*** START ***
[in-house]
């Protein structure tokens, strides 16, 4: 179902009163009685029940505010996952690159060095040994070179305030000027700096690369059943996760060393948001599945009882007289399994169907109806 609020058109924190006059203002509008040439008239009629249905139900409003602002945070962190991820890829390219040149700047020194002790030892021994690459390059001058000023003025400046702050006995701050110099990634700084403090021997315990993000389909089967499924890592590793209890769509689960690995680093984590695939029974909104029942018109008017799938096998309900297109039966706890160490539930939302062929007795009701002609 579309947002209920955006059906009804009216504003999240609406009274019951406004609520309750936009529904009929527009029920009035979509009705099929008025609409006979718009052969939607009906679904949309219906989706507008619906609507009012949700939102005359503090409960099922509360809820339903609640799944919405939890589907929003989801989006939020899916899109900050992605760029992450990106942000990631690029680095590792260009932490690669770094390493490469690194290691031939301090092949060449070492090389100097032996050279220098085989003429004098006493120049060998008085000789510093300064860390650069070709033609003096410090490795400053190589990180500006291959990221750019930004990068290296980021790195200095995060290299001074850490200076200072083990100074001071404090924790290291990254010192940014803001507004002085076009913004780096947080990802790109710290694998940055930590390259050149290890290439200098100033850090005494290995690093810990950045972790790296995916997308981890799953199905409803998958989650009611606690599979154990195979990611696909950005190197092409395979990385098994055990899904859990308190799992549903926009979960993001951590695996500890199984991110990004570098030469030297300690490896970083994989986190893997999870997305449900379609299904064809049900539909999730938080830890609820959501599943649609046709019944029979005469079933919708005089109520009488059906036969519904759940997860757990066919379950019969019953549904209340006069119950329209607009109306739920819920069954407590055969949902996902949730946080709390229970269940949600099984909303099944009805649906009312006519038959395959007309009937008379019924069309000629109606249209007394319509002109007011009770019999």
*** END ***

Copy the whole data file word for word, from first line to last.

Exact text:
[in-house]
């Protein structure tokens, strides 16, 4: 179902009163009685029940505010996952690159060095040994070179305030000027700096690369059943996760060393948001599945009882007289399994169907109806 609020058109924190006059203002509008040439008239009629249905139900409003602002945070962190991820890829390219040149700047020194002790030892021994690459390059001058000023003025400046702050006995701050110099990634700084403090021997315990993000389909089967499924890592590793209890769509689960690995680093984590695939029974909104029942018109008017799938096998309900297109039966706890160490539930939302062929007795009701002609 579309947002209920955006059906009804009216504003999240609406009274019951406004609520309750936009529904009929527009029920009035979509009705099929008025609409006979718009052969939607009906679904949309219906989706507008619906609507009012949700939102005359503090409960099922509360809820339903609640799944919405939890589907929003989801989006939020899916899109900050992605760029992450990106942000990631690029680095590792260009932490690669770094390493490469690194290691031939301090092949060449070492090389100097032996050279220098085989003429004098006493120049060998008085000789510093300064860390650069070709033609003096410090490795400053190589990180500006291959990221750019930004990068290296980021790195200095995060290299001074850490200076200072083990100074001071404090924790290291990254010192940014803001507004002085076009913004780096947080990802790109710290694998940055930590390259050149290890290439200098100033850090005494290995690093810990950045972790790296995916997308981890799953199905409803998958989650009611606690599979154990195979990611696909950005190197092409395979990385098994055990899904859990308190799992549903926009979960993001951590695996500890199984991110990004570098030469030297300690490896970083994989986190893997999870997305449900379609299904064809049900539909999730938080830890609820959501599943649609046709019944029979005469079933919708005089109520009488059906036969519904759940997860757990066919379950019969019953549904209340006069119950329209607009109306739920819920069954407590055969949902996902949730946080709390229970269940949600099984909303099944009805649906009312006519038959395959007309009937008379019924069309000629109606249209007394319509002109007011009770019999």